Common mistakes to avoid if you’re a learner driver
You’ve just passed your test and you can’t wait to start driving, just remember these simple techniques to keep your car in good condition.
Most new drivers can’t wait to get behind the wheel when they’ve passed their test.
But often when getting used to their vehicle new drivers can be unaware of the little things that can cause damage.
Here are some common mistakes to avoid if you’re hitting the road for the first time.
Failing to get used to your car
For some, the first drive unaccompanied can be nerve wracking. On top of that there’s a good chance the car you’re driving is completely new to you too.
Removing yourself from heavy traffic situations while you get used to your vehicle can help build your confidence.
You’ll also get an idea of how your new car runs as the clutch bite point, brakes, and power can all differ from car to car.
Ignoring the “check engine” light
We’ve all done it. You find comfort in that the car keeps on running, seemingly without any issues. The problem can be as small as a loose oil cap, but the light can also indicate a more serious mechanical fault.
It’s one of these lights in your dash that don’t clearly indicate the source of the problem, so get your engine checked by a mechanic.
Driving with mismatched tyres
To avoid buying four new tyres, the least you can do is swap them in pairs.
You should avoid changing a single tyre even if it’s the exact same size because the remaining tyres would be worn out and, essentially, different.
Mismatching tyres can confuse your car’s ABS, affecting handling and braking.
Neglecting the spare tyre
Imagine you’re driving along and all of a sudden you get a puncture. You calm yourself down thinking that you have a spare tyre you can use. But as soon as you take it out, you see that it’s also flat.
Spares need to be checked regularly as they do lose pressure over time. Plus the overall condition can worsen and old tyres can even crack.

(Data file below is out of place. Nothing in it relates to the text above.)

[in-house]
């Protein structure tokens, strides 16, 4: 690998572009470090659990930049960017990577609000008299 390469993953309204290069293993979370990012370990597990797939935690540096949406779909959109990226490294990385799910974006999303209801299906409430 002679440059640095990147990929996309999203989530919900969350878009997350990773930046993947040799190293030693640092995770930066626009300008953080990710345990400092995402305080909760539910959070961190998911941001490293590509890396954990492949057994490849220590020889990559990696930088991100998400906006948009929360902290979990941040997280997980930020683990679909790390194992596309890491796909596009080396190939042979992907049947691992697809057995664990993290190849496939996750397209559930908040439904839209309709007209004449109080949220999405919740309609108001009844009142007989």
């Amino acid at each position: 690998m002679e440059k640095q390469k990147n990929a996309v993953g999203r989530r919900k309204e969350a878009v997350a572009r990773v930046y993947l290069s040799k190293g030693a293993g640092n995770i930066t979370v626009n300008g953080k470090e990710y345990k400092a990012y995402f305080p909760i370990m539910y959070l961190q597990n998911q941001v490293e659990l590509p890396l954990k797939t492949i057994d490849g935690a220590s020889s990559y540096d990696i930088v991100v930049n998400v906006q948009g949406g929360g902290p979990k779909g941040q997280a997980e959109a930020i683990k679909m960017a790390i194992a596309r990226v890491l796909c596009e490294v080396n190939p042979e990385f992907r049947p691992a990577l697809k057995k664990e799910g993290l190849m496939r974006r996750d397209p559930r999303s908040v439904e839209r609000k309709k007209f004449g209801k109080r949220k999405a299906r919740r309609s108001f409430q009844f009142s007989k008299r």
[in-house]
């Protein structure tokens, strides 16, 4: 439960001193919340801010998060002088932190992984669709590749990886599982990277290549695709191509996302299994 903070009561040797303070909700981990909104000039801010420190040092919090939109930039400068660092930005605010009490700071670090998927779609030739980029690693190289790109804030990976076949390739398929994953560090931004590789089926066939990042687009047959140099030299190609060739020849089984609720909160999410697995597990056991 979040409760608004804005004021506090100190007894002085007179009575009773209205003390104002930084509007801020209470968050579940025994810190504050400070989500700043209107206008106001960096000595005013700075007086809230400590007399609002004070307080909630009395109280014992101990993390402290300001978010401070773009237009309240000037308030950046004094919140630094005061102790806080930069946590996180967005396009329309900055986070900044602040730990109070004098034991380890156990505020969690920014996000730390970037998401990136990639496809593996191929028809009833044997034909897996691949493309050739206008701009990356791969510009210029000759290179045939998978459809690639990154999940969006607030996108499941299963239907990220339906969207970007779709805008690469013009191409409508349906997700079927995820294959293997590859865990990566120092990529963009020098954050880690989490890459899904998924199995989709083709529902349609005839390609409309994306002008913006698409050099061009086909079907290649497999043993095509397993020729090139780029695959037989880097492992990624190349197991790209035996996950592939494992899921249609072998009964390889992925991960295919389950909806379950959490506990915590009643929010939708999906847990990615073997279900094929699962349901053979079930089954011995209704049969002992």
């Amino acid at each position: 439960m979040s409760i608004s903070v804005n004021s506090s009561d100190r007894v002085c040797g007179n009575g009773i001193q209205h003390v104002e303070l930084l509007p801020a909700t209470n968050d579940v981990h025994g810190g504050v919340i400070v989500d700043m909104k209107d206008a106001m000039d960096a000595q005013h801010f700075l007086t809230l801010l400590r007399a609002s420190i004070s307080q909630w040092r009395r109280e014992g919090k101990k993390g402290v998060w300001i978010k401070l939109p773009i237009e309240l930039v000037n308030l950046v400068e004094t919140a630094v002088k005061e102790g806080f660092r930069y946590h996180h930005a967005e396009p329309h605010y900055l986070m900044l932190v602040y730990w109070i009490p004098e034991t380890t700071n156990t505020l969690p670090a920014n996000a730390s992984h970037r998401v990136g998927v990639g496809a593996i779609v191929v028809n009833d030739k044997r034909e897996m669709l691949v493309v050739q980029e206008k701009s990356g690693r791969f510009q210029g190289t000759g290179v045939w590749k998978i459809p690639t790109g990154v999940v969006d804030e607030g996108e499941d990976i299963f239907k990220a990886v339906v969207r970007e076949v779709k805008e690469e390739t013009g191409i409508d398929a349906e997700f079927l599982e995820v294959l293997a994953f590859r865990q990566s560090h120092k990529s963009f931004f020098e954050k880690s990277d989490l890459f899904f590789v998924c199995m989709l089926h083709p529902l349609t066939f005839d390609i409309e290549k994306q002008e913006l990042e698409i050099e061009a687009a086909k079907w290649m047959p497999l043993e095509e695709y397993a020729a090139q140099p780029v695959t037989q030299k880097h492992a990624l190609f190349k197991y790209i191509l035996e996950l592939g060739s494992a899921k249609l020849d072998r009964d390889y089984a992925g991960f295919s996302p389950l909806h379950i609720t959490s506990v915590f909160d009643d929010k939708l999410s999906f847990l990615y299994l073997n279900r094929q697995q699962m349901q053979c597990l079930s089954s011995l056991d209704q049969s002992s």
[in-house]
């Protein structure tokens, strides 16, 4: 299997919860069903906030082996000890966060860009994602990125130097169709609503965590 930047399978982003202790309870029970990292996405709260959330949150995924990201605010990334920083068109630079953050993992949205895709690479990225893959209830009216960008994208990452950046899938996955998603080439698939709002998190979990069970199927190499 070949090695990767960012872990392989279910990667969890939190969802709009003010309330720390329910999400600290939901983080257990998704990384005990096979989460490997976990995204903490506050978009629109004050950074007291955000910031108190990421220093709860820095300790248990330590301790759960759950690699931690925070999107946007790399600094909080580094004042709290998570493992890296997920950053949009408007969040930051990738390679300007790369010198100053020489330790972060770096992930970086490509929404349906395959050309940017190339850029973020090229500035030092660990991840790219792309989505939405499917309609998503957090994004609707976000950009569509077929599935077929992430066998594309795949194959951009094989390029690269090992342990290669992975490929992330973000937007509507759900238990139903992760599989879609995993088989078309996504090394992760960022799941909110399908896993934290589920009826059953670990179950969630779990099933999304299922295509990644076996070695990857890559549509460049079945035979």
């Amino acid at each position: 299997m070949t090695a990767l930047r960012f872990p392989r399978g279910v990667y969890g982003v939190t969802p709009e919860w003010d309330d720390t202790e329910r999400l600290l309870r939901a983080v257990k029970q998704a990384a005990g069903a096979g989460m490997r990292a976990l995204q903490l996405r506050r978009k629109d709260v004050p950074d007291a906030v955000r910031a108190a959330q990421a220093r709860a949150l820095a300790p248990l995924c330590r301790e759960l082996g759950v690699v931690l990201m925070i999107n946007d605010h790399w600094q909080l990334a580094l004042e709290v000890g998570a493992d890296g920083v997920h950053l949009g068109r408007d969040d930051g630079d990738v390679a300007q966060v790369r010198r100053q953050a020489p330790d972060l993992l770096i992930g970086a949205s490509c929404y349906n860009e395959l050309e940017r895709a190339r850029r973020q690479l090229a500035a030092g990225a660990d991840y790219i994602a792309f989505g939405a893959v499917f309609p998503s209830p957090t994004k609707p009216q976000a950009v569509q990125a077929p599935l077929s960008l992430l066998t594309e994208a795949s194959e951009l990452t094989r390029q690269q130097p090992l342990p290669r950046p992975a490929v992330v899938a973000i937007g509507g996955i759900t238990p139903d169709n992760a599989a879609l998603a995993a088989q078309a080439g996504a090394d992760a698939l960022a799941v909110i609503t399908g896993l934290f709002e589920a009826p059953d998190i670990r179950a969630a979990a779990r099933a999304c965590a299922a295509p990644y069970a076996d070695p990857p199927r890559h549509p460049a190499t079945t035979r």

Ignoring your car’s blind spots
Getting used to your new car can take some time. Be aware of any cars behind you, even if the road seems empty.
However, most new cars come with “blind spot assist” technology which detects cars behind you. Another solution is to install a blind spot mirror which offers a wider rear view.
Remember, even experienced drivers have to adjust when they switch vehicles.
Parking in gear. Instead use the hand brake.
When you stop at the top of a steep hill you can continuously rev the engine to keep the car from rolling backwards.
Also, parking on an incline without using the handbrake is possible and shifting into a gear will stop the car from moving downhill.
However, on both occasions you’re putting a lot of pressure on the gearbox. Remember to use your handbrake as it locks all wheels, including the non-drive ones.
Shifting into reverse before coming to a halt
The best way to get a worn out transmission and damaged gearbox is by throwing your car into reverse while still moving forward.
This also applies when you drive backwards and shift into first without stopping. This puts a lot of pressure on your car’s gearbox, which greatly increases the chance of developing a serious fault.
Buying a car that you can’t afford to maintain
Although there are ways you can reduce the cost of ownership, running a car can be costly.
You can easily get ahead of yourself by getting a car that you can afford to buy, but can’t afford to maintain and run.
Neglecting the car’s fluids
Regular checks and care can extend a car’s engine life, reduce the risk of breaking down and save you a lot of expense down the road.
Apart from oil, it’s essential to check the car’s transmission fluid, brake fluid, power-steering fluid, and coolant.
It’s worth reading the car’s manual so you know when and what to check.
Failing to read the owner’s manual
Your car’s manual might not be the most entertaining read, but it pays off to be familiar with your expensive purchase.
Answers to some of the most frequently asked questions can be found there.
If you consider yourself motor savvy, it’s still worth reading it as newer cars tend to be richer in features.
First published on 9th of October 2015